“I want to walk to the monastery and the dzong.”
It’s my first full day in Bhutan, and I’m alone with my guide Chador for a few days. We are visiting sites around Paro and hiking in the Haa Valley; then the other four people from our group join us for a 7 day cycling trip.
Paro is a tiny town in narrow valley. Before we began our descent, the pilot warned us about sharp turns and flying very close to the mountains — this is normal, he said.
Nothing is “normal” about Bhutan, though — it’s completely unlike any place else. Tucked into the Himalayas between Tibet and India, it’s a landlocked kingdom that became a constitutional monarchy at the hands of the same king who invented the notion of the national happiness index. Then he retired and handed the kingdom over to his son.
It’s a Buddhist country of just over 700,000 people that closely guards its quiet culture — you cannot visit without being part of a tour organization, and you have to pay a visa fee for every day you’re here. The money goes into universal education and healthcare. Unlike other places I’ve been where government sanctioned guides are to guard against tourists finding out too much, Bhutan requires guides to protect the country from the commercialization of the backpacker culture that sprawls over Asia.
Being a mountain kingdom, even the valleys have significant altitude for someone who lives at sea level. I’ve been training all winter to be comfortable riding and walking here, but I’m still fretting about the mountain passes. So I ask Chador if we can walk up to the museum that — being a former watchtower and dungeon — is perched high above the town.
Chador takes me up the “shortcut” from the Dzong (Fort) to the museum. As I find myself brushing scratchy bushes out of my face, the road above us fenced off, I realize we took a wrong turn. We both laugh, slipping around in a suddenly muddy track, a light rain falling.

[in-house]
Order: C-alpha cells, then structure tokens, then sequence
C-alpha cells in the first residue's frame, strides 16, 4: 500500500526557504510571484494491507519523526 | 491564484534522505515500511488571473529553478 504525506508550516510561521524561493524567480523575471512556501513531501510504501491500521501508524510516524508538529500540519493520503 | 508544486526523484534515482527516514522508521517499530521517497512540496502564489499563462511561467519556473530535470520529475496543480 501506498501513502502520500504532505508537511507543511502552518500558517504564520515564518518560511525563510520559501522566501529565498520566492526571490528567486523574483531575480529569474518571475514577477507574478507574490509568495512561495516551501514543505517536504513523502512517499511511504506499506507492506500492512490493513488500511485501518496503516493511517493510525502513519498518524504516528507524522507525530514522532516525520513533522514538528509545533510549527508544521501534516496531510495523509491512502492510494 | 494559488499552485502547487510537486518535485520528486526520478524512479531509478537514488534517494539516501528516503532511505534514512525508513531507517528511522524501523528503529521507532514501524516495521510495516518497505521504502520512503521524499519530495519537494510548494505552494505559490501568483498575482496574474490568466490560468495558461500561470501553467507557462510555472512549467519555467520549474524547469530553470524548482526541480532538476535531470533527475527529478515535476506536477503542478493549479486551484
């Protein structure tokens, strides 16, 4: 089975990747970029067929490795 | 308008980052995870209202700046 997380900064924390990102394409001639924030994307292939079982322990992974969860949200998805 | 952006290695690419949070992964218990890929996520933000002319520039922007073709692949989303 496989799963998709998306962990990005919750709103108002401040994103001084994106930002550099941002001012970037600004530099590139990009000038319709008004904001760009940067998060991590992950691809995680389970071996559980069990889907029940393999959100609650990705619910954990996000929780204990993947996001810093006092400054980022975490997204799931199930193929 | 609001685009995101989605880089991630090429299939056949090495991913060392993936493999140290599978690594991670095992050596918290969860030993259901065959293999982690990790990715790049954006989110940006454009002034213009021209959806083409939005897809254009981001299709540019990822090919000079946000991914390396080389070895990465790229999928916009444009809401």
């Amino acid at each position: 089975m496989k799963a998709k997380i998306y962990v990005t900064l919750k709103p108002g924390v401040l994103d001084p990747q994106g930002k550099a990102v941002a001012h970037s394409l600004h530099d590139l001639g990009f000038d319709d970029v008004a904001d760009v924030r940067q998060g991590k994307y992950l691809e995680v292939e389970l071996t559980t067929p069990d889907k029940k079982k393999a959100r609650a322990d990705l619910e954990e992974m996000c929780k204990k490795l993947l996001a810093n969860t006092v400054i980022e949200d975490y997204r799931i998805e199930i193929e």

At some point, I have to use my hands to keep from falling, and we arrive at the museum entrance covered in sticky brown mud. I wipe my hands on the wet wipes I have in my daypack and then surrender my phone and camera to go into the museum.
We watch a video of ceremonial dances and tour the dozens of masks, tapestries, statues, wildlife exhibit. The national animal is a takin, a creature with “the body of a cow and the head of a goat.” The national flower is the wild blue poppy.
This is clearly my place.
This is what all of those hours in a dark spinning studio, the 115 workouts since January 1, have been about. Being free and powerful in my body, to find energy that gets closed up in my tight work life.
We will be riding for several days, but for the first time, I haven’t brought anything to record my distance. I want to just be on the bike, in the mountains, on the muddy trail.
In my own body, finding every step. In a magical land, cultivating patience and openness.
Fieldpoppy is Cate Creede, who blogs here the first Friday and second Saturday of the month. She lives in Toronto when she’s not exploring the world.